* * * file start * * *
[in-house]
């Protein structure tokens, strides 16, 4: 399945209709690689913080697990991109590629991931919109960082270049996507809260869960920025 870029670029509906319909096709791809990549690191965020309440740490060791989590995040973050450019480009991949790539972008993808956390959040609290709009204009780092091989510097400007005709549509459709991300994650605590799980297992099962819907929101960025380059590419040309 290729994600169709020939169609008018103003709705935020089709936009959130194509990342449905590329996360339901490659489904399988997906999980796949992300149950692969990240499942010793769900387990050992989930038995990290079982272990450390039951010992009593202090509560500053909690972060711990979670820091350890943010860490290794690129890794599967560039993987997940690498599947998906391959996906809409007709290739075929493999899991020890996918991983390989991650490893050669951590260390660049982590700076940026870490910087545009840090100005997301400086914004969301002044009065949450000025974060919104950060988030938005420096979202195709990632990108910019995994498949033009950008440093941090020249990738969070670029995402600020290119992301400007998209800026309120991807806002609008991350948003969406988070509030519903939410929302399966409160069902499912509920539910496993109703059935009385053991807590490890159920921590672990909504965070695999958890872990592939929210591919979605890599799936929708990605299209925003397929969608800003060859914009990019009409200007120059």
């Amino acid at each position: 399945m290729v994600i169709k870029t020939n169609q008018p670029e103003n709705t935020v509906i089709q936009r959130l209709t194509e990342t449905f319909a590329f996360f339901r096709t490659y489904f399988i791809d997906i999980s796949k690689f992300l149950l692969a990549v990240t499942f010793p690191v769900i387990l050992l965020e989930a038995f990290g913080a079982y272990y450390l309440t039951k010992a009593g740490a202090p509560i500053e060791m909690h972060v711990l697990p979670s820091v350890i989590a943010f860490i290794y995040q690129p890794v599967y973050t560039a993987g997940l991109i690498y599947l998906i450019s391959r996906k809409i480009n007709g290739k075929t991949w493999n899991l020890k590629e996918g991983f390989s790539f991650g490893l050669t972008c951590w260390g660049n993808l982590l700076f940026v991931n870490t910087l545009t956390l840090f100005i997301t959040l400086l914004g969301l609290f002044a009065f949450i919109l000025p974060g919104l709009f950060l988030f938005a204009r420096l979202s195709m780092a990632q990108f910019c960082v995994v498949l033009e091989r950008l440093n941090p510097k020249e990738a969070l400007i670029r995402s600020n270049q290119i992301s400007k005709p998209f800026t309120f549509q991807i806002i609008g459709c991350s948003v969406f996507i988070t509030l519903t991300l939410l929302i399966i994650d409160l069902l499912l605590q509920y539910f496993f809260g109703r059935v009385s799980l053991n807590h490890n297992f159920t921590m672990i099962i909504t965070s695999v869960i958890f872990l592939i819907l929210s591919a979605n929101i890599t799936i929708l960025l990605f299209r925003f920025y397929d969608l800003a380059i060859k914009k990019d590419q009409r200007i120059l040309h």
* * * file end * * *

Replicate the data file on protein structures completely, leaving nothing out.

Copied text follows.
[in-house]
């Protein structure tokens, strides 16, 4: 399945209709690689913080697990991109590629991931919109960082270049996507809260869960920025 870029670029509906319909096709791809990549690191965020309440740490060791989590995040973050450019480009991949790539972008993808956390959040609290709009204009780092091989510097400007005709549509459709991300994650605590799980297992099962819907929101960025380059590419040309 290729994600169709020939169609008018103003709705935020089709936009959130194509990342449905590329996360339901490659489904399988997906999980796949992300149950692969990240499942010793769900387990050992989930038995990290079982272990450390039951010992009593202090509560500053909690972060711990979670820091350890943010860490290794690129890794599967560039993987997940690498599947998906391959996906809409007709290739075929493999899991020890996918991983390989991650490893050669951590260390660049982590700076940026870490910087545009840090100005997301400086914004969301002044009065949450000025974060919104950060988030938005420096979202195709990632990108910019995994498949033009950008440093941090020249990738969070670029995402600020290119992301400007998209800026309120991807806002609008991350948003969406988070509030519903939410929302399966409160069902499912509920539910496993109703059935009385053991807590490890159920921590672990909504965070695999958890872990592939929210591919979605890599799936929708990605299209925003397929969608800003060859914009990019009409200007120059």
């Amino acid at each position: 399945m290729v994600i169709k870029t020939n169609q008018p670029e103003n709705t935020v509906i089709q936009r959130l209709t194509e990342t449905f319909a590329f996360f339901r096709t490659y489904f399988i791809d997906i999980s796949k690689f992300l149950l692969a990549v990240t499942f010793p690191v769900i387990l050992l965020e989930a038995f990290g913080a079982y272990y450390l309440t039951k010992a009593g740490a202090p509560i500053e060791m909690h972060v711990l697990p979670s820091v350890i989590a943010f860490i290794y995040q690129p890794v599967y973050t560039a993987g997940l991109i690498y599947l998906i450019s391959r996906k809409i480009n007709g290739k075929t991949w493999n899991l020890k590629e996918g991983f390989s790539f991650g490893l050669t972008c951590w260390g660049n993808l982590l700076f940026v991931n870490t910087l545009t956390l840090f100005i997301t959040l400086l914004g969301l609290f002044a009065f949450i919109l000025p974060g919104l709009f950060l988030f938005a204009r420096l979202s195709m780092a990632q990108f910019c960082v995994v498949l033009e091989r950008l440093n941090p510097k020249e990738a969070l400007i670029r995402s600020n270049q290119i992301s400007k005709p998209f800026t309120f549509q991807i806002i609008g459709c991350s948003v969406f996507i988070t509030l519903t991300l939410l929302i399966i994650d409160l069902l499912l605590q509920y539910f496993f809260g109703r059935v009385s799980l053991n807590h490890n297992f159920t921590m672990i099962i909504t965070s695999v869960i958890f872990l592939i819907l929210s591919a979605n929101i890599t799936i929708l960025l990605f299209r925003f920025y397929d969608l800003a380059i060859k914009k990019d590419q009409r200007i120059l040309h």